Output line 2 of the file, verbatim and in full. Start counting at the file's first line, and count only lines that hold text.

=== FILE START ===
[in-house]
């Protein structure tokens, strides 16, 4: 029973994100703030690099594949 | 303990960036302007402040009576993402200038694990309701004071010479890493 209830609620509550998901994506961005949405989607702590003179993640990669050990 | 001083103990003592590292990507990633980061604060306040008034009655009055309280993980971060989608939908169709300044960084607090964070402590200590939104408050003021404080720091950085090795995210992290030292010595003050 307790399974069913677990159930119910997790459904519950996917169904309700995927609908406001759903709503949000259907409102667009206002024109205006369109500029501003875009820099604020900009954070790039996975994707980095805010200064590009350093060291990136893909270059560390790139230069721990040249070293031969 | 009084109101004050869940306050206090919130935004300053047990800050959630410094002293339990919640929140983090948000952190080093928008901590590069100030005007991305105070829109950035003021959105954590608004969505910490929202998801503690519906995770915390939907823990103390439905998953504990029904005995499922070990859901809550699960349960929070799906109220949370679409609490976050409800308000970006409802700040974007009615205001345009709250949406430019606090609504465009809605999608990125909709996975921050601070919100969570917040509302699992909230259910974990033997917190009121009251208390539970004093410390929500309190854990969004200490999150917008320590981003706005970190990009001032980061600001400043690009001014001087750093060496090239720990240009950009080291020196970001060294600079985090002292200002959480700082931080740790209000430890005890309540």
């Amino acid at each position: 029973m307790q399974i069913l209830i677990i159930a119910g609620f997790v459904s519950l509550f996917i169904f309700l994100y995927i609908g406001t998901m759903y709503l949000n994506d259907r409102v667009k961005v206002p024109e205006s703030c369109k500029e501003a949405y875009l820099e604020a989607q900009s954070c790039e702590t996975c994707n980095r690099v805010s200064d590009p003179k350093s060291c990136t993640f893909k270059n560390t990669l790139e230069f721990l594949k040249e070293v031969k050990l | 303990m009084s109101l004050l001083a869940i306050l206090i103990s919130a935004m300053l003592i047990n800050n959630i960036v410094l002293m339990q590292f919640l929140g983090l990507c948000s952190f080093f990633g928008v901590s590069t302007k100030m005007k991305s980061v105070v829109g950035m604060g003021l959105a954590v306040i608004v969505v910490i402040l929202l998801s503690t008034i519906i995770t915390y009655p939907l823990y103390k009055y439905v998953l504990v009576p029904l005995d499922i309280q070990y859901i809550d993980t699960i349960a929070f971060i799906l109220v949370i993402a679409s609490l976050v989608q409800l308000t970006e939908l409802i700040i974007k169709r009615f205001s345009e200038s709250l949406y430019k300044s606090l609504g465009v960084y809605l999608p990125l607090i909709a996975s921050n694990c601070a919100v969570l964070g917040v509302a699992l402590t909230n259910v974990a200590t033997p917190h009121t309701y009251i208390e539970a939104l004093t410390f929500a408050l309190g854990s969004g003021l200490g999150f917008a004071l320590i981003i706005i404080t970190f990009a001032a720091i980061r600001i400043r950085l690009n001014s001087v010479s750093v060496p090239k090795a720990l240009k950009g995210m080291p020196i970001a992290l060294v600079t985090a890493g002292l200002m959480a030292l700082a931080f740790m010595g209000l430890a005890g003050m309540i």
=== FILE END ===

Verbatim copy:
């Protein structure tokens, strides 16, 4: 029973994100703030690099594949 | 303990960036302007402040009576993402200038694990309701004071010479890493 209830609620509550998901994506961005949405989607702590003179993640990669050990 | 001083103990003592590292990507990633980061604060306040008034009655009055309280993980971060989608939908169709300044960084607090964070402590200590939104408050003021404080720091950085090795995210992290030292010595003050 307790399974069913677990159930119910997790459904519950996917169904309700995927609908406001759903709503949000259907409102667009206002024109205006369109500029501003875009820099604020900009954070790039996975994707980095805010200064590009350093060291990136893909270059560390790139230069721990040249070293031969 | 009084109101004050869940306050206090919130935004300053047990800050959630410094002293339990919640929140983090948000952190080093928008901590590069100030005007991305105070829109950035003021959105954590608004969505910490929202998801503690519906995770915390939907823990103390439905998953504990029904005995499922070990859901809550699960349960929070799906109220949370679409609490976050409800308000970006409802700040974007009615205001345009709250949406430019606090609504465009809605999608990125909709996975921050601070919100969570917040509302699992909230259910974990033997917190009121009251208390539970004093410390929500309190854990969004200490999150917008320590981003706005970190990009001032980061600001400043690009001014001087750093060496090239720990240009950009080291020196970001060294600079985090002292200002959480700082931080740790209000430890005890309540």